Zooniverse, an initiative co-led by the Adler Planetarium and the University of Oxford that utilizes volunteer “citizen scientists” from across the globe, is celebrating its 10th anniversary this year. Galaxy Zoo, its first project launched in 2007, asked volunteers to classify galaxies based on their shape. Classifications from the public proved better than both experts and computers. Today, Zooniverse has 1.5 million registered users around the world who work alongside professional researchers to achieve research goals that would not be possible or practical otherwise. Garnering more than 145 million classifications to date, Zooniverse has become the world’s largest and most popular platform for people-powered research.
“What makes Zooniverse particularly exciting is that our citizen scientists, five year olds to 95 year olds, are in the driver seat of discovery,” said Dr. Laura Trouille, director of Citizen Science at the Adler Planetarium. “In our astronomy projects alone, Zooniverse volunteers have been the discoverers of the first planet in a four-star system, an exotic pulsar, dozens of gravitational lenses, over 1,000 new supernovae candidates, the rare, ghost remnants of supermassive black hole outflows, and much more.”
Coinciding with its 10th anniversary celebration, Zooniverse launches its 100th project, Galaxy Nurseries this spring. By taking part in Galaxy Nurseries, citizen scientists across the world will help the Zooniverse team discover thousands of new baby galaxies in the distant Universe. Volunteers will be identifying features called “emission lines” in galaxy spectra captured by the Wide Field Camera 3 carried by the Hubble Space Telescope. A spectrum is produced by decomposing the light that enters a telescope camera into many different colors (called wavelengths). The data allows scientists to find new galaxies (from the images) and measure their distances (using the spectra).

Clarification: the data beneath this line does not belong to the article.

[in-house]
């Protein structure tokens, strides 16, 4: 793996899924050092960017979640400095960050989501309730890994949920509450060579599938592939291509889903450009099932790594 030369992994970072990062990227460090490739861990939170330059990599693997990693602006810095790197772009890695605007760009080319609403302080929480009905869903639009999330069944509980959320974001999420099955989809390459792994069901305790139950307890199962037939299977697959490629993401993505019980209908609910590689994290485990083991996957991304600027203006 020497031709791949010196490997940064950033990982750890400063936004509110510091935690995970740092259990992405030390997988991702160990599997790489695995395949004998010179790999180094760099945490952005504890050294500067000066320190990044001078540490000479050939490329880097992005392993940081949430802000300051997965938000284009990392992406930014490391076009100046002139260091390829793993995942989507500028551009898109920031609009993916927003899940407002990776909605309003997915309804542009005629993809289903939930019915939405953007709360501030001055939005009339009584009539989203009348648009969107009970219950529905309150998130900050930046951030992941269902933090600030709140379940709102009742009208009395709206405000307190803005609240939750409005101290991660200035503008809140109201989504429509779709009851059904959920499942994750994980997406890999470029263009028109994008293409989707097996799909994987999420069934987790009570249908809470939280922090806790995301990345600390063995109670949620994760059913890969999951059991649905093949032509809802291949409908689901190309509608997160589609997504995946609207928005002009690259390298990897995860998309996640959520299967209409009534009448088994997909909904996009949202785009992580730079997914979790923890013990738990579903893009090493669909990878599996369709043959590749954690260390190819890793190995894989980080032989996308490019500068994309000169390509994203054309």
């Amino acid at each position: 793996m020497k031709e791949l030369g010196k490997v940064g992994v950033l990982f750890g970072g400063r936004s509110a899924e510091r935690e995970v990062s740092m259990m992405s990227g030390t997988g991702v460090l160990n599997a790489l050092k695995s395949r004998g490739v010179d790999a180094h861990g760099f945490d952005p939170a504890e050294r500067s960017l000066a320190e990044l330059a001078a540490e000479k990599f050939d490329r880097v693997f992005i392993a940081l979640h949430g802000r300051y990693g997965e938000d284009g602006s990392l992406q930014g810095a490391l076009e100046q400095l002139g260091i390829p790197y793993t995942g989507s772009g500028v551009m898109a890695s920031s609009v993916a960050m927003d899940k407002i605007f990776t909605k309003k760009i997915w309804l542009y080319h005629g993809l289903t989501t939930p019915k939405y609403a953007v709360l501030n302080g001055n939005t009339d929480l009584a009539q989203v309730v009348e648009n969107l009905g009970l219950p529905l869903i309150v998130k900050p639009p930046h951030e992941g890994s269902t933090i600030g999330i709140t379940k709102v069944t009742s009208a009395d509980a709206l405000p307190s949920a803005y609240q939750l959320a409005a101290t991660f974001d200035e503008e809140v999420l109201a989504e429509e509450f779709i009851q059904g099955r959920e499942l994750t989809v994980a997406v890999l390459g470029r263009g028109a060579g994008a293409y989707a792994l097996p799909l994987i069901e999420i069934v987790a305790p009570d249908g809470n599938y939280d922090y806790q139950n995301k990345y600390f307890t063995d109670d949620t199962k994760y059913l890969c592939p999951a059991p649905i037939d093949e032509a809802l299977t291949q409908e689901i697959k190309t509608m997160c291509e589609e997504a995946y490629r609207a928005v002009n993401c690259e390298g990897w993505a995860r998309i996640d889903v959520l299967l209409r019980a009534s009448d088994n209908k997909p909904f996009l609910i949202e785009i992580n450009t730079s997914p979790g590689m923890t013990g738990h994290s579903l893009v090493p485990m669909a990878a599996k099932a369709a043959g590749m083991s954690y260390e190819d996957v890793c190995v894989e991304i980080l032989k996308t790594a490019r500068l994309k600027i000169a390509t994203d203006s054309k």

Amateur astronomers may join in the discovery of Galaxy Nurseries by visiting https://www.zooniverse.org/projects/hughdickinson/galaxy-nurseries.
Since its launch, Zooniverse has supported 100 projects that span multiple fields of study, including astronomy, ecology, biomedical research, climate science, history and the humanities. Zooniverse volunteers span the globe—fifty percent from the United States, ten percent from the United Kingdom, and forty percent from the rest of the world. When asked why they participate, the overwhelming response from Zooniverse volunteers was the opportunity to contribute to science.
Discoveries have included a planet called PH1, which is described as a Tatooine-type planet because it has two sun-like stars in its four star system; Hanny’s Voorwerp, outflows from a black hole inside a spiral galaxy; glitches in the LIGO detector searching for gravitational waves that help prove Einstein’s theory of relativity via the Gravity Spy project, and a recent discovery of a four-earth-like planet system around a sun-like star via the Exoplanet Explorers project. In addition, Zooniverse projects have led to over 100 peer-reviewed publications.
In 2013, Zooniverse was the recipient of the prestigious Google Global Impact Award. The award supports organizations using technology and innovative approaches to tackle some of the toughest human challenges. It is awarded annually to nonprofit organizations with a specific project that tests a big, game-changing idea.
As a result of the the $1.8 million Google Global Impact Award, Zooniverse rebuilt its platform so that groups with no web development expertise can build and launch their own citizen science projects. In July 2015, Zooniverse launched the DIY Zooniverse Project Builder. Since its launch, over 2000 projects have been created with 36 having passed review and launched on Zooniverse.org/projects. 30 more are currently under review.
To learn more about Zooniverse, and to become a volunteer citizen scientist visit zooniverse.org.
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Young Adler Planetarium Zooniverse citizen scientists working with Adler staff to discover the mysteries of the universe (photo courtesy of Adler Planetarium).